The Rebels have pinned their flag to the mast around their extra aggression and combativeness this season, and the early rounds have given evidence that the mantra imbued by coach Todd Louden has been taken on board. But the lack of bite in the tackle and the number that were being missed by the home side in the opening quarter was in stark contrast to previous weeks. Yes, Randwick were presenting a difficult challenge with ball in hand and the pace and guile in their attack, but it was a job being made that much easier by the benign nature of Souths’ efforts in contact.
Another accurate grubber in-behind from Horwitz almost sent Triston Reilly through for a second score in the 16th minute. But the referee was playing a penalty advantage, and the Wicks no.10 duly edged them 8-0 in front off the tee.
An overthrow at the lineout backed up by a high tackle gifted the visitors another attacking opportunity from a decent position soon after, as Souths continued to struggle for a foothold in the contest. And they were punished for it, Randwick making a meal of the ensuing lineout but regathering possession for Christian Poidevin to scamper through a gap and offload for Kristian Jensen, and he had centre partner Simon Kennewell in support for a run to the line through a splintered defence.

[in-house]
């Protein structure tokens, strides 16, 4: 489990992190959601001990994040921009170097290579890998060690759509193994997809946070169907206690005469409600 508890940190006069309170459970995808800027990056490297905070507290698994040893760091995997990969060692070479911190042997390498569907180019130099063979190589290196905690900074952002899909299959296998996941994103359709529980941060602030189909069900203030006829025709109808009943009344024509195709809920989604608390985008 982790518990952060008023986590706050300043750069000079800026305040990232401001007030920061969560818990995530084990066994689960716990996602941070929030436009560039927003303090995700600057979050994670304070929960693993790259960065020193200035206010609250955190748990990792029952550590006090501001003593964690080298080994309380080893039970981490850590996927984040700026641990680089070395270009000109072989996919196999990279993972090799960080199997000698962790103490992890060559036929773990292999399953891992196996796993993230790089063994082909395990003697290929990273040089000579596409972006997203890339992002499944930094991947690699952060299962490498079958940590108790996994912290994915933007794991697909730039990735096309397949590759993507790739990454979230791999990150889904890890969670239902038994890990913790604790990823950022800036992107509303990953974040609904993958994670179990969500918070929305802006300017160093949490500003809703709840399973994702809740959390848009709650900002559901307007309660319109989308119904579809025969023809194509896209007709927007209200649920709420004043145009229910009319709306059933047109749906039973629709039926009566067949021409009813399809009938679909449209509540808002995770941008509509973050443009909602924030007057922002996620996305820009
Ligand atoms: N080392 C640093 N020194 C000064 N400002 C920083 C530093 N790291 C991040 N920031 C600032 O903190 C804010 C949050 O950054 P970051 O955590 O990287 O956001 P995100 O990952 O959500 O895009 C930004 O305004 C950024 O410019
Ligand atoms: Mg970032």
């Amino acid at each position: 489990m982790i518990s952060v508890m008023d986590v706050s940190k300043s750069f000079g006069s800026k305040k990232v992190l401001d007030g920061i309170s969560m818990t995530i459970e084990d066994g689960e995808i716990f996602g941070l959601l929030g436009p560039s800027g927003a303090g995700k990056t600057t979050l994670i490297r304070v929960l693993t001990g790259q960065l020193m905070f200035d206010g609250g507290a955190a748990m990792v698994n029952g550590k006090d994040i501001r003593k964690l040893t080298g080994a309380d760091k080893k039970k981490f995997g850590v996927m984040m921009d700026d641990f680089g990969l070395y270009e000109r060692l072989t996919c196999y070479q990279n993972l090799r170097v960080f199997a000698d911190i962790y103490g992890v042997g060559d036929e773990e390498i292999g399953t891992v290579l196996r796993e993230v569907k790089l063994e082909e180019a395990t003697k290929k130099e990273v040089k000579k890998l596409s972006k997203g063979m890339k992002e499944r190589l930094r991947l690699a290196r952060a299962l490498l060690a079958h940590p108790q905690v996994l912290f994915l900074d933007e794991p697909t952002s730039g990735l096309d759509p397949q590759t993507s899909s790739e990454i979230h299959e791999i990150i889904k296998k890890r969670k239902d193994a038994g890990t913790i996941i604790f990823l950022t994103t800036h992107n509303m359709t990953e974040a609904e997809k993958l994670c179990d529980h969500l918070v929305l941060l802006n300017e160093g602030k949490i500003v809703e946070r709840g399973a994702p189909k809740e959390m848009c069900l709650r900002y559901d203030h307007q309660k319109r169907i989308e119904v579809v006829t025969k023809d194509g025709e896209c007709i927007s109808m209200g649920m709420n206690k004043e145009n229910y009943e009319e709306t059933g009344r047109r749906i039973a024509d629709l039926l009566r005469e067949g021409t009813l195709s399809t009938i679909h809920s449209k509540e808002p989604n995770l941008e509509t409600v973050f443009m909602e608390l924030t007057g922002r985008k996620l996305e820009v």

If the second score was a bitter blow for the home side, what happened next was a genuine punch in the guts. The kick-off from Liam Moseley was patted back in orbit by Jake Douglas but almost too well, as the ball fell loose in behind several candy stripe jerseys. And if there’s a player you don’t want stray pill to fall to in this competition right now, it’s Maurice Longbottom, the alert points-machine pouncing to put on the afterburners for try number three.
A terrific sideline conversion from Horwitz had the visitors ticking along at around a point a minute, and firmly in control of a contest in which Souths were yet to lay a glove on their buoyant opponents.
A rare penalty gave them an opportunity to create something off a set-piece, only for Moseley’s kick to catch the gale blowing in from Gwawley Bay and fail to find touch. And when a kick for position from Kaggiasis went out on the full a minute later, you wondered if it just wasn’t going to be their day.
That sentiment wasn’t swayed by the disappearance of injured lock Isoa Nasilasila down the tunnel soon after, as the Rebels’ strength in depth continued to be examined. But a strong carry from Vili Latu finally got them inside the 22, and asking some questions of Randwick’s defence through some pick and drives.
They huffed and puffed but couldn’t blow the opposition house down, such was the Wicks’ impressive goal line mettle. But successive penalties kept them in the hunt, and five minutes before half-time they got the break they needed, a lineout drive finished off by Waratahs hooker Joe Cotton.